We recently opened our laboratory doors to Diabetes UK and their District Local Group supporters.
Our School’s Dr Michael Christie (pictured, right) is funded by the charity and his ongoing research focuses on trying to stop the rogue immune attack that happens in people with Type 1 diabetes, in order to prevent the condition from developing in the future.
He said: “Diabetes UK has supported my work for many years, and I was delighted to have the opportunity to open my doors and explain what we do first hand to those it affects most.”
The tour enabled our visitors to witness ground-breaking diabetes research taking place in the School of Life Sciences laboratories.
Dr Christie’s work is one of many studies that Diabetes UK is supporting all over the country, with more than £450,000 worth of that research happening right now in our School of Life Sciences. Each one of our individual projects is helping to transform the treatment and prevention of all forms of diabetes, ultimately leading us towards a cure.
Liz Aldridge from the Diabetes UK Lincoln and District Local Group attended the tour and said after her visit: “I returned home thinking that I should really devote the rest of my life to raising (and giving) money for research! I was so impressed by the dedication of the researchers. I found the day inspiring and am really grateful for the opportunity to see first-hand the amazing research into Type 1 diabetes that is happening here on our doorstep.”
Senior Lecturer in Biomedical Science, Dr Matthew Simmonds, was also present at the tour and explained his research into islet transplants, an important treatment option for some people with Type 1 diabetes. Dr Simmonds is part of Diabetes UK’s Innovator in Diabetes (IDia) programme; a course designed to support early career scientists to become the next leaders in diabetes research.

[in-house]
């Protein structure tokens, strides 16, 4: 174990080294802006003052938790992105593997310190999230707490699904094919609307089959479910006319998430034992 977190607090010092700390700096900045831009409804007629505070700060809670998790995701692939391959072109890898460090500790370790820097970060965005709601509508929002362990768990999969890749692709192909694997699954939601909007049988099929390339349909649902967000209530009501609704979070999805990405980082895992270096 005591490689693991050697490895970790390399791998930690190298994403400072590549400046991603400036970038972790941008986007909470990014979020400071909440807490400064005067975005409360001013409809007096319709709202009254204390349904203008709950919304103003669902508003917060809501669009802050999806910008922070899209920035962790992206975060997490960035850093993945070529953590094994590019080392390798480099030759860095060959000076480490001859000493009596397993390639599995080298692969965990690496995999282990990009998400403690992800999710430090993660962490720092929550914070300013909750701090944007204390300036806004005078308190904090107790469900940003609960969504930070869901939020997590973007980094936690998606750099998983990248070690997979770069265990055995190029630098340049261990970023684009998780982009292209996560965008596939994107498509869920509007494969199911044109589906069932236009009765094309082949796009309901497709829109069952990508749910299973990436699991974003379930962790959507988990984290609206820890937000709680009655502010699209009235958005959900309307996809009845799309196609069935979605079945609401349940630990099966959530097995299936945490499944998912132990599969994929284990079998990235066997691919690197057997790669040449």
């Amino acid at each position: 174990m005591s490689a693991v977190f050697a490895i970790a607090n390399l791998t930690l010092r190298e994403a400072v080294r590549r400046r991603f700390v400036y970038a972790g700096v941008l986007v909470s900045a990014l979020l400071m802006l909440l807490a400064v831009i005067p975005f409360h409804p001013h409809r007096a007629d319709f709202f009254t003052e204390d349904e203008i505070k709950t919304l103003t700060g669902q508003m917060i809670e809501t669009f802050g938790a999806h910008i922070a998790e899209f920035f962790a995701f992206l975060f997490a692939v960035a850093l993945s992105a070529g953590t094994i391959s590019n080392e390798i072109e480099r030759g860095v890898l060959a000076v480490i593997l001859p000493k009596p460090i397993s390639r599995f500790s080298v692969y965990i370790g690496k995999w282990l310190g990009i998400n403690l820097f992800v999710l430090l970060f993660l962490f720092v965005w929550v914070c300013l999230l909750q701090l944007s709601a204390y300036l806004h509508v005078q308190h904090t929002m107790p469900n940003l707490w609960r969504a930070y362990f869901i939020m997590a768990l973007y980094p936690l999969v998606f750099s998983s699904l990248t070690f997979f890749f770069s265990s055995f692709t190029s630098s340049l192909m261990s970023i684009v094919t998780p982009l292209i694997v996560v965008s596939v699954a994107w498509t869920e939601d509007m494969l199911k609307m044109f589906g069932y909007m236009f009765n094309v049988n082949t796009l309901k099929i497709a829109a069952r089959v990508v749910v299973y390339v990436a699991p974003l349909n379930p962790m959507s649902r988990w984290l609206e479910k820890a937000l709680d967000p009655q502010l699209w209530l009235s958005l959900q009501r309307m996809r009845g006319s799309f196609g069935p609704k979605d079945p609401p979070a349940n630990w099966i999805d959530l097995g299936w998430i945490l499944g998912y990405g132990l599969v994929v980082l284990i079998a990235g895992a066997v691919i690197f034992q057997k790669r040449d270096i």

Approximately 10 per cent of people with diabetes have Type 1 and 90 per cent have Type 2. People with Type 1 diabetes cannot produce insulin, the hormone that controls blood sugar levels. The exact causes of the condition are unknown, but it is not related to lifestyle factors and cannot currently be prevented. Type 1 diabetes usually affects children or young adults, starting suddenly and getting worse quickly. It is treated with daily insulin doses – taken by either injection or using an insulin pump.
Dr Emily Burns, Diabetes UK Research Communications Manager, said: “We’re indebted to our supporters for helping us fund the incredible work of scientists like Dr Christie, helping to improve the lives of people living with diabetes. We’re really pleased that we got the opportunity to say thank you to some of our supporters, who were able to see where our funding goes first-hand.
“By funding critical research like this, we’re bringing about life-changing steps in the care, treatment and prevention of diabetes. Ultimately, we want to reach a world where diabetes can do no harm.
Diabetes UK relies on public support to fund scientists like Dr Christie and the charity spends around £7 million every year on much-needed diabetes research. You can find out how to donate to this worthy cause online.